NHS staff to receive 3% pay rise
The Government has accepted the recommendations of the independent NHS Pay Review Body (NHSPRB) and the Review Body for Doctors’ and Dentists’ Renumeration (DDRB).
NHS staff including nurses, paramedics, consultants, and dentists in England will now receive a 3% pay rise backdated to April 2021. For the average nurse, this will mean an additional £1,000 a year, while many porters and cleaners will receive around £540.
The independent pay review bodies considered a range of evidence from organisations including government, the NHS and trade unions in order to reach their recommendations.
Health and Social Care Secretary, Sajid Javid, said: "NHS staff are rightly receiving a pay rise this year despite the wider public sector pay pause, in recognition of their extraordinary efforts. We asked the independent pay review bodies for their recommendations and I’m pleased to accept them in full, with a 3% pay rise for all staff in scope, from doctors and nurses to paramedics and porters.
"We will back the NHS as we focus our efforts on getting through this pandemic and tackling the backlog of other health problems that has built up. I will continue to do everything I can to support all those in our health service who are working so tirelessly to care for patients."
Minister for Care Helen Whately said: "I am determined to make the NHS the best place to work for all our staff and we continue to invest in recruitment and retention with over 45,300 more staff in the NHS now compared to a year ago, including nearly 9,000 more nurses and over 4,000 more doctors.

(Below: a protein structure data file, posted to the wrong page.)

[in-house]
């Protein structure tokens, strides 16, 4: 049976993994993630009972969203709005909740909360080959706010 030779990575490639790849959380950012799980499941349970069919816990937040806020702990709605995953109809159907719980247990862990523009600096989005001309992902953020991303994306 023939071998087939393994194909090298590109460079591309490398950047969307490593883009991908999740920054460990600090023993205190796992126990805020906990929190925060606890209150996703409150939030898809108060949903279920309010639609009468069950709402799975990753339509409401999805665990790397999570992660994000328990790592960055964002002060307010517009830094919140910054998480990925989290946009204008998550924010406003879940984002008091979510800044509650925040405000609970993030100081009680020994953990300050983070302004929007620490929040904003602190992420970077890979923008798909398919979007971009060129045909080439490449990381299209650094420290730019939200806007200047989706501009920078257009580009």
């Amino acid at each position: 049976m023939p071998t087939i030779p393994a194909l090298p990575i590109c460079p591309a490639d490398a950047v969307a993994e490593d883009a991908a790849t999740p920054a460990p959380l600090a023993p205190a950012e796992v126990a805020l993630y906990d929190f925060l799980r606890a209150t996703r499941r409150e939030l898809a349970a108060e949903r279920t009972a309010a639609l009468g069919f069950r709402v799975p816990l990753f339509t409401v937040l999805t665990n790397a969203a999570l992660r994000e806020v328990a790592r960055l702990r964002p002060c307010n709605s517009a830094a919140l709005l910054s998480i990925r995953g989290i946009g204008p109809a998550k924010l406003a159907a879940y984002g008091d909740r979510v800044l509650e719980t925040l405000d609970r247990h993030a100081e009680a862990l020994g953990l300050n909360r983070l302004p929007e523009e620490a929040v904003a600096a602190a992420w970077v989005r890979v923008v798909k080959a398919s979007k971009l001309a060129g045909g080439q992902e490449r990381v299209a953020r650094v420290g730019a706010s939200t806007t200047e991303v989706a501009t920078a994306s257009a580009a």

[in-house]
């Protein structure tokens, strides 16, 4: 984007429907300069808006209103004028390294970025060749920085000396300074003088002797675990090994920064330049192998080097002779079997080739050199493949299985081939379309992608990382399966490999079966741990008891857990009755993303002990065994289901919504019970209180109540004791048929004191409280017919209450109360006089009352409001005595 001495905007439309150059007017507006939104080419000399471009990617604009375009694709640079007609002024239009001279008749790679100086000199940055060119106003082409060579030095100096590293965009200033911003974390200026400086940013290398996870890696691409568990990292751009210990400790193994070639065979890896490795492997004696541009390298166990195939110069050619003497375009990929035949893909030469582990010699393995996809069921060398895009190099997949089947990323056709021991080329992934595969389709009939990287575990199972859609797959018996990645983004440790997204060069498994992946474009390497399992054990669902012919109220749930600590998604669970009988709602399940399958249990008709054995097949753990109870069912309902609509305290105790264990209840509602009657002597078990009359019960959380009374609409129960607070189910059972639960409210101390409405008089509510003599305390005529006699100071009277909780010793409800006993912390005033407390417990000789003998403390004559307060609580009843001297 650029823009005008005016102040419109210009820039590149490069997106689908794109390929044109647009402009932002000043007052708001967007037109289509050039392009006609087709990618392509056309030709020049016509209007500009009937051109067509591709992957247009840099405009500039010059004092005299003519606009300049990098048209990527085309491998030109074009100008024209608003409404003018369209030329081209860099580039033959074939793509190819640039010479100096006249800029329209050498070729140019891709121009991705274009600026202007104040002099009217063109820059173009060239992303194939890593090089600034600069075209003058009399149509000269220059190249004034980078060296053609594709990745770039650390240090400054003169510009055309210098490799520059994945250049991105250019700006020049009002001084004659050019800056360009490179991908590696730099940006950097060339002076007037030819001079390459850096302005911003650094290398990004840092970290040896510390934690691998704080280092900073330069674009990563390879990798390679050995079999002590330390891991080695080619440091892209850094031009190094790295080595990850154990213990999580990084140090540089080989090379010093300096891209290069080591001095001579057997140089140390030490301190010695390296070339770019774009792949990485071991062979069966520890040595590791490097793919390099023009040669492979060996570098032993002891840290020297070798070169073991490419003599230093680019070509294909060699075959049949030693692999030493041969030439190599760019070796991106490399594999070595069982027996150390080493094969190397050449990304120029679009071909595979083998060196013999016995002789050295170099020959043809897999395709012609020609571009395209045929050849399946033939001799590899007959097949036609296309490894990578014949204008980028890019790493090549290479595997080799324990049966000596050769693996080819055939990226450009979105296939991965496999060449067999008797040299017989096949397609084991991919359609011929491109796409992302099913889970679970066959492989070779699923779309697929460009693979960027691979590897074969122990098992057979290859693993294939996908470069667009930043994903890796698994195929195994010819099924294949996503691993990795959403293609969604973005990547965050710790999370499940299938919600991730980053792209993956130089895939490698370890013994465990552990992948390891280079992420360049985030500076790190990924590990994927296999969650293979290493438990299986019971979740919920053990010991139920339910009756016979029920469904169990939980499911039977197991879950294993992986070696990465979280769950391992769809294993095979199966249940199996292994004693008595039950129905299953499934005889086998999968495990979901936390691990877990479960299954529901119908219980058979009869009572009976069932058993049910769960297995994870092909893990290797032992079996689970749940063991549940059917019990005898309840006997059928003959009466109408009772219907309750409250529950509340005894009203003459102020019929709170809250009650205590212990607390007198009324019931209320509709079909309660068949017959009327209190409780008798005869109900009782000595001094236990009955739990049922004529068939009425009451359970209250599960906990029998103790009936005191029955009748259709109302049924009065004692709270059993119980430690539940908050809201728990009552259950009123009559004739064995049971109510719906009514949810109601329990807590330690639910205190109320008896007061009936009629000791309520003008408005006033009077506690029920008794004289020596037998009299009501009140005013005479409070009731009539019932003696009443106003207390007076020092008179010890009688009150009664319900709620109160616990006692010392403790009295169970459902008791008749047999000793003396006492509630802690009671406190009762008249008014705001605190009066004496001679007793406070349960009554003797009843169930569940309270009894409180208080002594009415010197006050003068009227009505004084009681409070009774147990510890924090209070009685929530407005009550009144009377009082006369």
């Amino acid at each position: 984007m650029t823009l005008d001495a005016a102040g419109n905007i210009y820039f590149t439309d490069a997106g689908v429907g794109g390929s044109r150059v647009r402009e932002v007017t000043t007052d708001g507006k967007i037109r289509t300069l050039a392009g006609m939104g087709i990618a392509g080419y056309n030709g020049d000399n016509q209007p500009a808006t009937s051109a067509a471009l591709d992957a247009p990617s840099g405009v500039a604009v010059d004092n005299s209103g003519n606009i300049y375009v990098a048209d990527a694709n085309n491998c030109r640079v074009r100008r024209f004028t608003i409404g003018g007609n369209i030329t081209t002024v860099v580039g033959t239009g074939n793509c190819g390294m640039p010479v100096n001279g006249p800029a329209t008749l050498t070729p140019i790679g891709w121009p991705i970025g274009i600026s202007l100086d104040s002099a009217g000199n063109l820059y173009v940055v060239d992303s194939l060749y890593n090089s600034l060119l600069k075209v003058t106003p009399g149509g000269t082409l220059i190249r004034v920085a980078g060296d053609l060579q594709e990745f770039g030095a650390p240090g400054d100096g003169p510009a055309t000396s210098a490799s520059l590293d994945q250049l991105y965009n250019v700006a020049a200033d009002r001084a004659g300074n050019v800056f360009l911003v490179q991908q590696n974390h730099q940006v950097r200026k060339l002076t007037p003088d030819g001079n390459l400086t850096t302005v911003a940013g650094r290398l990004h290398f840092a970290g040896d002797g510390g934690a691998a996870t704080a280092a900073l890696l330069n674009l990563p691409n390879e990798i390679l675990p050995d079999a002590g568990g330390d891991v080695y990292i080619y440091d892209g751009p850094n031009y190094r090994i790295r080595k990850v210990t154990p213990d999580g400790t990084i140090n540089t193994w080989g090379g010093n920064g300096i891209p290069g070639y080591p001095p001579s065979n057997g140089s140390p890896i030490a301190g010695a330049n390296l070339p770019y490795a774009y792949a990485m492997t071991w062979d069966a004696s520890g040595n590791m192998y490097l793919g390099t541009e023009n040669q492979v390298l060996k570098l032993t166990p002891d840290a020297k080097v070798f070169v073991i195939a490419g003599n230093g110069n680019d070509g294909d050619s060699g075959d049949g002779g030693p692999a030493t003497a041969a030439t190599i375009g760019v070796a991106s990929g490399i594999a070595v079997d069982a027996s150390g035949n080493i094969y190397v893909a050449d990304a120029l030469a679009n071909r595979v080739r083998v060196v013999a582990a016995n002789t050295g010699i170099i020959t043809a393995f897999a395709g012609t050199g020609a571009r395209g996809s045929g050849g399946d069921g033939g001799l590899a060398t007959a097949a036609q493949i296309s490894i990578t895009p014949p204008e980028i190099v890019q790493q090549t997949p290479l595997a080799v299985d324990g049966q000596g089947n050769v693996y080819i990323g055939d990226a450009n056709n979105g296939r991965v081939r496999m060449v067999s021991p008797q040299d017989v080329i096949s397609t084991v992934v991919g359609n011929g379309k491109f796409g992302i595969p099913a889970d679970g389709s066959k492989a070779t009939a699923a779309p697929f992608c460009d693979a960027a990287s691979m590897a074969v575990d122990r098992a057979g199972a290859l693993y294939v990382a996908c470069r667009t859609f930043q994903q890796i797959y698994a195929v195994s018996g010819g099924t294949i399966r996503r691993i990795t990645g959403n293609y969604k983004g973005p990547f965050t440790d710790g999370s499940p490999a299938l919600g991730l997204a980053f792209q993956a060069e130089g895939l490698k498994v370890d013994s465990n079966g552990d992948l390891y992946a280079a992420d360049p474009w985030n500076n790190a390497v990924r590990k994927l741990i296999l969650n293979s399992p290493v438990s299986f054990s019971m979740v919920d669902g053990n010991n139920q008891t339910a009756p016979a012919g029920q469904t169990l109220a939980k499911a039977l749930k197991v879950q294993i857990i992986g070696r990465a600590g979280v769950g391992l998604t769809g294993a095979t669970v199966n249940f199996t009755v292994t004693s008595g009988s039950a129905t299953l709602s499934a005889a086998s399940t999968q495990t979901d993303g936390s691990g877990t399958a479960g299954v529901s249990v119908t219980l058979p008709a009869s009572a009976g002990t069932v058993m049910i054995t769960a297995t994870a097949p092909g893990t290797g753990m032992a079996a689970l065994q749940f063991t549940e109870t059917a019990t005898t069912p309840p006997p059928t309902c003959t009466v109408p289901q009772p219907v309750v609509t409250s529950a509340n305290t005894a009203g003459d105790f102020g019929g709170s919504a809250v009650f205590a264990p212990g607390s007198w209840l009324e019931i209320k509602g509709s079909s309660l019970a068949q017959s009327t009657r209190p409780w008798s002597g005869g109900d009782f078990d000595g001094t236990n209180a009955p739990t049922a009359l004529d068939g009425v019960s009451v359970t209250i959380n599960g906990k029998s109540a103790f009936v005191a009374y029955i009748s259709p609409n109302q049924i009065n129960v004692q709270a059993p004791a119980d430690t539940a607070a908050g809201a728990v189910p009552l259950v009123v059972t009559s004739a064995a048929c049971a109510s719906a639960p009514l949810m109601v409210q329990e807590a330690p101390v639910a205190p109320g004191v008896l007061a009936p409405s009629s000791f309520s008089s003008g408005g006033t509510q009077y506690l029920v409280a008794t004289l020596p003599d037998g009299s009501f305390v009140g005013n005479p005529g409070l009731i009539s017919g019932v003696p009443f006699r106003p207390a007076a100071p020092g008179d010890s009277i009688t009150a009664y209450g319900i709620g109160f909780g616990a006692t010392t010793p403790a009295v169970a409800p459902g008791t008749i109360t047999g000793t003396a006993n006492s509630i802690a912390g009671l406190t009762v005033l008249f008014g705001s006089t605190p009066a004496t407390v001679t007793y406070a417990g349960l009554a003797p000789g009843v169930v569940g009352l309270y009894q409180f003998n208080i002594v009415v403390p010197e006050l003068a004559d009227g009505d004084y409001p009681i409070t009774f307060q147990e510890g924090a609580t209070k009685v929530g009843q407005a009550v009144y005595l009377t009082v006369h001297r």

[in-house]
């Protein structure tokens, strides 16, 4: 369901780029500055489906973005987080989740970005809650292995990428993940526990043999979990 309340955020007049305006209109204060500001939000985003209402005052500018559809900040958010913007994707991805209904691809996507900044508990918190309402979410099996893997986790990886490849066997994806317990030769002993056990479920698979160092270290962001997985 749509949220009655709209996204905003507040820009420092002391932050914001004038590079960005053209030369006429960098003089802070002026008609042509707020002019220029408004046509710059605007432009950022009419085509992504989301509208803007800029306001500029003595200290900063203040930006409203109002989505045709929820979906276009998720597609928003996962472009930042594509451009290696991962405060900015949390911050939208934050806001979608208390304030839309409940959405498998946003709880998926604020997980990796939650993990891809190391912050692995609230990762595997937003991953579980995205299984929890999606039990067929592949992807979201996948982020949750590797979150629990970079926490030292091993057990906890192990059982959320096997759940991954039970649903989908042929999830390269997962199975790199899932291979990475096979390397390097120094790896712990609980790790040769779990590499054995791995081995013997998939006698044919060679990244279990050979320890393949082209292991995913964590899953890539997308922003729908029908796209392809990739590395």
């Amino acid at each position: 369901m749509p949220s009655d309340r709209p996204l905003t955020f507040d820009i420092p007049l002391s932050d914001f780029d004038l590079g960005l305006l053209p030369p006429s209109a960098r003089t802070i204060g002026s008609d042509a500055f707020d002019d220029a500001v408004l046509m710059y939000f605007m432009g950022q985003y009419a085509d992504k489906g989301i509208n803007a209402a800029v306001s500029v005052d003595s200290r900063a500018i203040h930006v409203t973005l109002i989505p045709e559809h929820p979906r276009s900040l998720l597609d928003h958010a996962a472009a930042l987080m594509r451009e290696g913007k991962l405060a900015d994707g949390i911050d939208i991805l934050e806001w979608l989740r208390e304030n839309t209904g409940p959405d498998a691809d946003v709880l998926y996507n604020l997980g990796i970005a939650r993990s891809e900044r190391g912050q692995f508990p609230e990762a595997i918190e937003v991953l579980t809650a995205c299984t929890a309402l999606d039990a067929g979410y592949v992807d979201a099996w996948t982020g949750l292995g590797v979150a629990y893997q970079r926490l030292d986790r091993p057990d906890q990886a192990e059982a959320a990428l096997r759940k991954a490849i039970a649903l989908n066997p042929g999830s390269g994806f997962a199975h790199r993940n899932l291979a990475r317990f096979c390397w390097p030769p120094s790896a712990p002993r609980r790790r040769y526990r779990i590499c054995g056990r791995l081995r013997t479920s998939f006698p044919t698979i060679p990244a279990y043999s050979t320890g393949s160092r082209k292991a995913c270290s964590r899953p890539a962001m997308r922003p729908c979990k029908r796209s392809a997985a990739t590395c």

"Our NHS staff have worked incredibly hard to fight the pandemic for over eighteen months and I’m glad to confirm we are accepting the pay review bodies’ recommendations in full this year, so staff in their remit will receive a 3% pay rise."
Commenting on the decision, Richard Murray, Chief Executive of The King’s Fund, said: “I’m pleased ministers have agreed to the proposals made by the independent Pay Review Body and chosen to recognise the contribution of NHS workers through this pay rise.
“The NHS is already struggling to keep hold of staff, at a time when services desperately need more healthcare professionals to care for rising numbers of COVID patients and the historically high number of people stuck on waiting lists.
“Pay is important, but it is not the only factor contributing to high staff turnover. Even before the pandemic, many NHS workers endured chronic excessive workload, high levels of stress, and inadequate working conditions, all of which have a detrimental impact on their health and wellbeing and on staff retention. Many of these issues are mirrored in the social care sector, which is not covered by today’s pay announcement.
“Despite these acute issues, successive governments have seen health and care workforce pressures as a problem for tomorrow. There is now an urgent need for a fully funded workforce strategy to increase recruitment, tackle staff burnout, and support health and care leaders to create compassionate and inclusive workplace cultures that staff want to work in. Without such a plan, we will continue to witness the vicious cycle that sees workforce shortages lead to overstretched staff leaving their profession prematurely.”